Teaching Through Controversy:
There Are No Bad Questions
with Dr. Brandy Shufutinsky
Ethnic Studies Professional Development: Constructing Ethnic Studies
This PD will help educators build Constructive Ethnic Studies curricula in their schools. Educators will become acquainted with the guiding principles, curricular elements, and pedagogy of Ethnic Studies. Special focus will be on developing meaningful lesson plans that engage students by encouraging curiosity and cultivating critical thinking skills.
Content bans and lessons taught under the radar are becoming increasingly normalized. This course seeks to counter this growing chasm between home and school by helping educators develop skills to facilitate learning through controversy. Healthy classrooms where students are encouraged to share their thoughts and questions without concern of being canceled are where authentic learning occurs.
*Registration for this course is for all 3 classes. A syllabus will be provided to registrants prior to the first class.*
Lecture One: Teachers as facilitators: The role of teachers in the classroom Nov 2 @ 7 pm ET
Teachers as facilitators: The role of teachers in the classroom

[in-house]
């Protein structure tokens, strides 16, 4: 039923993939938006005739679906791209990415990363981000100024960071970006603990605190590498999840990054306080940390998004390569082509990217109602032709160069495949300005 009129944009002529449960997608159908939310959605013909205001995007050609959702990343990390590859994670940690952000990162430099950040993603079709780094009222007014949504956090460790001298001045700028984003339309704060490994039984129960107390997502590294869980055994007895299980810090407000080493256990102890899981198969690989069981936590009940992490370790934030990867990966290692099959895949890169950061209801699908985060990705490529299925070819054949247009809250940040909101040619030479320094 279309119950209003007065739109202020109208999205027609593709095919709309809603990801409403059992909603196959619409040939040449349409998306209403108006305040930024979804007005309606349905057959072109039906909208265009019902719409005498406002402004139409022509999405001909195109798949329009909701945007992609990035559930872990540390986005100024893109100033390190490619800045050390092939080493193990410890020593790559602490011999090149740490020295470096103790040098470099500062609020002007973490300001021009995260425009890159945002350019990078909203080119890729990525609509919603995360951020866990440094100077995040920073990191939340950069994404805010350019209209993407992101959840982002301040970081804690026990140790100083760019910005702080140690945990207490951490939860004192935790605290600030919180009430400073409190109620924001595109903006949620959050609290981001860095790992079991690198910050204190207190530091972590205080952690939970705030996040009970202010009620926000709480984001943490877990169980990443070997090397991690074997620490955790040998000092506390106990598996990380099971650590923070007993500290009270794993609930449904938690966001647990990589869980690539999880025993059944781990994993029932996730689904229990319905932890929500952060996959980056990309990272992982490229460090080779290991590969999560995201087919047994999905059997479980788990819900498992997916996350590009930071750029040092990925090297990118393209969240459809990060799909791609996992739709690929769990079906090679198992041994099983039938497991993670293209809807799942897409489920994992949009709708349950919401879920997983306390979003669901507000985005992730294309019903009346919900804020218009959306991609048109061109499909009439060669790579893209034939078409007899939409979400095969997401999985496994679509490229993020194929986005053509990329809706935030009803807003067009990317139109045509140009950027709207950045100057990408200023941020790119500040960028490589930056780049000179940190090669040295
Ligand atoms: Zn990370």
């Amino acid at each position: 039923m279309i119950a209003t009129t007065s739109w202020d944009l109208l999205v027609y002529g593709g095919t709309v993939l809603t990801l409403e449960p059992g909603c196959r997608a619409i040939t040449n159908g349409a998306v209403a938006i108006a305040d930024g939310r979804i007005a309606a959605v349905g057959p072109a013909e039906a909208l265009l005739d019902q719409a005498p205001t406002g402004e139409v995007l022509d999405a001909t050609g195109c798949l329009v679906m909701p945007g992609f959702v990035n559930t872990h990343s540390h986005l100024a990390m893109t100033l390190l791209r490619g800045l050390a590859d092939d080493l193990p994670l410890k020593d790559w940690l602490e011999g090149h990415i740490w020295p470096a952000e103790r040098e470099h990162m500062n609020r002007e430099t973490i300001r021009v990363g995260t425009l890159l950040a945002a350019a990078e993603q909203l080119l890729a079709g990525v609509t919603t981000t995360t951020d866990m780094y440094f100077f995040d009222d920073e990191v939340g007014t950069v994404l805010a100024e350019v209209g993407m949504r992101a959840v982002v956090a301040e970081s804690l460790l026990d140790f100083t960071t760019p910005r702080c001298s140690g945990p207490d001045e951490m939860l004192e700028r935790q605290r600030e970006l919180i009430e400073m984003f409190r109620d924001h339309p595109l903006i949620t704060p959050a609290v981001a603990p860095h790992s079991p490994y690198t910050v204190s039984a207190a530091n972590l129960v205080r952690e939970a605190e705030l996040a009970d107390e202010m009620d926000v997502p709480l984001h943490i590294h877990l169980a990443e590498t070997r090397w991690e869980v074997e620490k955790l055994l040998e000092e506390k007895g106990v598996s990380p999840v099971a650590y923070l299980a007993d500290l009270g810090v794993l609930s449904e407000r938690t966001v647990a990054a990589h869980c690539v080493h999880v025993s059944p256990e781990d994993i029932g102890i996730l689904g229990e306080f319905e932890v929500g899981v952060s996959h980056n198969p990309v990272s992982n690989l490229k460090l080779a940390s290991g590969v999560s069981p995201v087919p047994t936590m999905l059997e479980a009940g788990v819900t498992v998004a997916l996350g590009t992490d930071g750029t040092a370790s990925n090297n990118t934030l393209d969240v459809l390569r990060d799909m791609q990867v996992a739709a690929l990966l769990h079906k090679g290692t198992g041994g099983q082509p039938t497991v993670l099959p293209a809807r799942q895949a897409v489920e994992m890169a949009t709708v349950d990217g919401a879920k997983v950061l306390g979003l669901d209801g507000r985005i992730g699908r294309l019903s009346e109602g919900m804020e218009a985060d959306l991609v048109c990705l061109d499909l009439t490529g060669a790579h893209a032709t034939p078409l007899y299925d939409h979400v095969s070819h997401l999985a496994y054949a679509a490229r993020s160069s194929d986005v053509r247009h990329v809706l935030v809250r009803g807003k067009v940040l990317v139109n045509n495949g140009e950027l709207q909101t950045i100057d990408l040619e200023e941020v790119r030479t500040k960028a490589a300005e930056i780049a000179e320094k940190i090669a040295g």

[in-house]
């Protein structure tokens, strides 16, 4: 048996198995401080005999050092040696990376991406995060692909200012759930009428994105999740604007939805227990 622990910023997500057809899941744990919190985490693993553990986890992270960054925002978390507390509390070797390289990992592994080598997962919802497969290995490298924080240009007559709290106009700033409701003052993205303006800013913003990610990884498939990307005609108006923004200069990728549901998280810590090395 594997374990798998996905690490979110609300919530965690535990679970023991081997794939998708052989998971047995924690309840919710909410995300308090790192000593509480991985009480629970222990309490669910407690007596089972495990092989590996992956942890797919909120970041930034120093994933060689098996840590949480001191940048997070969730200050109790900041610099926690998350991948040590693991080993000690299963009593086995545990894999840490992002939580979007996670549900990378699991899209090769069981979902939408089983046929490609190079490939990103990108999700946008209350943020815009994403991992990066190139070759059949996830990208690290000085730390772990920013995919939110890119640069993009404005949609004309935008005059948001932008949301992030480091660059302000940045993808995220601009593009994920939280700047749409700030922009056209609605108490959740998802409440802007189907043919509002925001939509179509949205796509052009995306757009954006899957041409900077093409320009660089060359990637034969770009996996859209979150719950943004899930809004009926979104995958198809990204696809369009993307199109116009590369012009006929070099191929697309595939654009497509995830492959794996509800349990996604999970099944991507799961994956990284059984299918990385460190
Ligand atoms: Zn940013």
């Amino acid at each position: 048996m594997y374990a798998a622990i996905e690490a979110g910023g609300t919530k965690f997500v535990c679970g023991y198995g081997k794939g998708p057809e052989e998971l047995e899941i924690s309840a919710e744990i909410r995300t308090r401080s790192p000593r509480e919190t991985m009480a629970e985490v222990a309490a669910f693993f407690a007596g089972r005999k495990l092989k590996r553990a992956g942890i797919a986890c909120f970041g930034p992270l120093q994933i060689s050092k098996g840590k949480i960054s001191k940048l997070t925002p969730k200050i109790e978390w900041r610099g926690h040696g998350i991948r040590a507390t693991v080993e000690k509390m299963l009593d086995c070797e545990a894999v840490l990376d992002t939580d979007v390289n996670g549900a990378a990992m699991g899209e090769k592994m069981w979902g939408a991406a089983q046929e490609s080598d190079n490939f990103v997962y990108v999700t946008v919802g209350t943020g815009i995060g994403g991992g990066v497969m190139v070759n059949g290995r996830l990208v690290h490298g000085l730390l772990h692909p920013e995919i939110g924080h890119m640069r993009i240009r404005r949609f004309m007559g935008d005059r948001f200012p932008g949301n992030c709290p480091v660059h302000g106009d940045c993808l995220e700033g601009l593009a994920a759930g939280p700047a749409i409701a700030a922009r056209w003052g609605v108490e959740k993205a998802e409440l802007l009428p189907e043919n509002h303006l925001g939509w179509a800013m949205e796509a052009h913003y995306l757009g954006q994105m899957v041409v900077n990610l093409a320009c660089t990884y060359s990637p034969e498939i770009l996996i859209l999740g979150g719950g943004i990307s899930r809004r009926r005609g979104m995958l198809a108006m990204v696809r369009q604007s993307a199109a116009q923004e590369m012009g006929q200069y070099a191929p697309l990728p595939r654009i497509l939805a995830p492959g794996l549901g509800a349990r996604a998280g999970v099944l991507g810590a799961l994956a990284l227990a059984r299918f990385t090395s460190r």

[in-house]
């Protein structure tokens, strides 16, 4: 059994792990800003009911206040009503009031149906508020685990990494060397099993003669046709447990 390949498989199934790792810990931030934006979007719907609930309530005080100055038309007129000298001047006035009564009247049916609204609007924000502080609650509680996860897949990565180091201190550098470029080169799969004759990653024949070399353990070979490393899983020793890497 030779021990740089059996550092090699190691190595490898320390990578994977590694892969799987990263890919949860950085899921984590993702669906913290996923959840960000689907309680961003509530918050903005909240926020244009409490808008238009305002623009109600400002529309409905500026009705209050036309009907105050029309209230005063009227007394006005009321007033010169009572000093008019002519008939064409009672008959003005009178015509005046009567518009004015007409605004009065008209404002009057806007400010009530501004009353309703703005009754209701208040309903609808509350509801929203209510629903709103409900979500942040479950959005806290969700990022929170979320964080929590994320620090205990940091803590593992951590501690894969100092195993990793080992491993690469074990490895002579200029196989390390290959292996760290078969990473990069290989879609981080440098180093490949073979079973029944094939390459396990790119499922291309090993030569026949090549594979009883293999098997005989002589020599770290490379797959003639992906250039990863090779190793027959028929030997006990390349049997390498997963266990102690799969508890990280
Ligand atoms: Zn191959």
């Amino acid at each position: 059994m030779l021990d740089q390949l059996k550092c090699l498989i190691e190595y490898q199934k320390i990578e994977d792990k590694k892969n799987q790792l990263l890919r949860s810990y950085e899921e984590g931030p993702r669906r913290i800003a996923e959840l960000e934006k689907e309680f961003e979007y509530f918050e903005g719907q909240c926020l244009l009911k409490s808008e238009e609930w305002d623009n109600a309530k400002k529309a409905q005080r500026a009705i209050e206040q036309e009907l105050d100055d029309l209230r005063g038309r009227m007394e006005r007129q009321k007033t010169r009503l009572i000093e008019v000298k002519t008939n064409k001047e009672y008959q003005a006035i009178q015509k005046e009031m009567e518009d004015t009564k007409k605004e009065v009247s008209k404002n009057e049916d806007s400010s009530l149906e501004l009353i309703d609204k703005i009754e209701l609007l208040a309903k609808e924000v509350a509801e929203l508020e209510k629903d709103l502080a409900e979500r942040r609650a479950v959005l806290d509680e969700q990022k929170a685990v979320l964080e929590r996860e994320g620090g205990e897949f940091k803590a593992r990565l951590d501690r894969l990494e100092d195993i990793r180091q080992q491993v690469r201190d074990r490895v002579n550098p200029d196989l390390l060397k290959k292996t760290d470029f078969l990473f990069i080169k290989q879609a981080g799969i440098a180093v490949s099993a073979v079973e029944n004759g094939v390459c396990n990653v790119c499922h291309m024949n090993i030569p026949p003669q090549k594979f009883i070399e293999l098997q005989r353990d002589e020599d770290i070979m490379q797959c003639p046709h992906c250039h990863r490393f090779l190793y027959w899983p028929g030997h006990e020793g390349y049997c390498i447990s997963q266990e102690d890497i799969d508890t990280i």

This session will focus on defining the role of the teacher in the classroom. Some believe that it is a teacher’s job to instill morals and values in their students through lessons. Others feel that it is up to parents to guide their children’s morality, and that teachers should stick to teaching the basics. We will examine what the data shows alongside what parents, teachers, and students are saying.
Lecture Two: Improving intercultural communications for an inclusive classroom Nov 9 @ 7 pm ET
This session will focus on identifying the tenets necessary for positive intercultural communication. Although imperfect, public schools have been on the forefront of integrating diverse communities across the US. Oftentimes the very diversity that makes our society rich, also can lead to divisiveness. One way to address this is to focus on how to improve how we communicate with one another in a constructive manner. If we are going to truly understand each other, then it is necessary to create learning spaces that acknowledge the variety of communication styles.
Lecture Three: Inclusivity in the humanities: Expanding the narrative Nov 16 @ 7 pm ET
In this session, we will build upon Improving Intercultural Communication for an Inclusive Classroom, by applying the tenets for positive intercultural communication to the specific field of history/social studies. Education is at an inflection point, where communities are demanding that their narratives, experiences, and history be included in the classroom. However, the manner in which this is done has led to contentious debate. Inclusivity in the Humanities: Expanding the Narrative will take an in-depth approach to constructive inclusive humanities classes without becoming exclusionary.